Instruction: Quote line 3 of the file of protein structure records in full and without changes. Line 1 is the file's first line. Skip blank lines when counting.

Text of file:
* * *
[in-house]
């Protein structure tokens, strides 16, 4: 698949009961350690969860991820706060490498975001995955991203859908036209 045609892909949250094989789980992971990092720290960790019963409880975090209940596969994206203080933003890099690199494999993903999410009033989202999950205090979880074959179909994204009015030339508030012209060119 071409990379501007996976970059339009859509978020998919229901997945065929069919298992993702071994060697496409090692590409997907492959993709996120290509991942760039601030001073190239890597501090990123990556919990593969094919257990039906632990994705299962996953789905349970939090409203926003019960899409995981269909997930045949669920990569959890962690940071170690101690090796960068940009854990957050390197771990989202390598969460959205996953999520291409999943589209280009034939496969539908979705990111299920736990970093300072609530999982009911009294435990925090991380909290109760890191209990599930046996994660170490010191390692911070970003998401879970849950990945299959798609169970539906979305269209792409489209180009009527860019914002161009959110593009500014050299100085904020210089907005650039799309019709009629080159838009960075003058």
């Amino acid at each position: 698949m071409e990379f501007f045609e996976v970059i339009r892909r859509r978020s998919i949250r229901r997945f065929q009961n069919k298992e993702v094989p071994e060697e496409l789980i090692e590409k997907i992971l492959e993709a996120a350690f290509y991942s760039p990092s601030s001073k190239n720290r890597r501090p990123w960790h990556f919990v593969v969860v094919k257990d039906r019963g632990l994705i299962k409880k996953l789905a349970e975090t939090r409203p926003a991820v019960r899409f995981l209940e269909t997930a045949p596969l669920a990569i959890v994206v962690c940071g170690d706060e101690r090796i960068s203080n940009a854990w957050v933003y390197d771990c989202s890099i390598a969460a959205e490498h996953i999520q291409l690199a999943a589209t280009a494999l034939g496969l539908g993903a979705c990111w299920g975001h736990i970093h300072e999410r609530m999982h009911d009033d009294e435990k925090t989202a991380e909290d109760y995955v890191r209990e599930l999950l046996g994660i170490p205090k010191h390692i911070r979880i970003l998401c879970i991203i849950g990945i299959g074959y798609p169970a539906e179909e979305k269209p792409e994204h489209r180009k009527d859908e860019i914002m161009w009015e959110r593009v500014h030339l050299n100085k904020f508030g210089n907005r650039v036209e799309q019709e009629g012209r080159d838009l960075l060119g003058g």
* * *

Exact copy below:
């Amino acid at each position: 698949m071409e990379f501007f045609e996976v970059i339009r892909r859509r978020s998919i949250r229901r997945f065929q009961n069919k298992e993702v094989p071994e060697e496409l789980i090692e590409k997907i992971l492959e993709a996120a350690f290509y991942s760039p990092s601030s001073k190239n720290r890597r501090p990123w960790h990556f919990v593969v969860v094919k257990d039906r019963g632990l994705i299962k409880k996953l789905a349970e975090t939090r409203p926003a991820v019960r899409f995981l209940e269909t997930a045949p596969l669920a990569i959890v994206v962690c940071g170690d706060e101690r090796i960068s203080n940009a854990w957050v933003y390197d771990c989202s890099i390598a969460a959205e490498h996953i999520q291409l690199a999943a589209t280009a494999l034939g496969l539908g993903a979705c990111w299920g975001h736990i970093h300072e999410r609530m999982h009911d009033d009294e435990k925090t989202a991380e909290d109760y995955v890191r209990e599930l999950l046996g994660i170490p205090k010191h390692i911070r979880i970003l998401c879970i991203i849950g990945i299959g074959y798609p169970a539906e179909e979305k269209p792409e994204h489209r180009k009527d859908e860019i914002m161009w009015e959110r593009v500014h030339l050299n100085k904020f508030g210089n907005r650039v036209e799309q019709e009629g012209r080159d838009l960075l060119g003058g």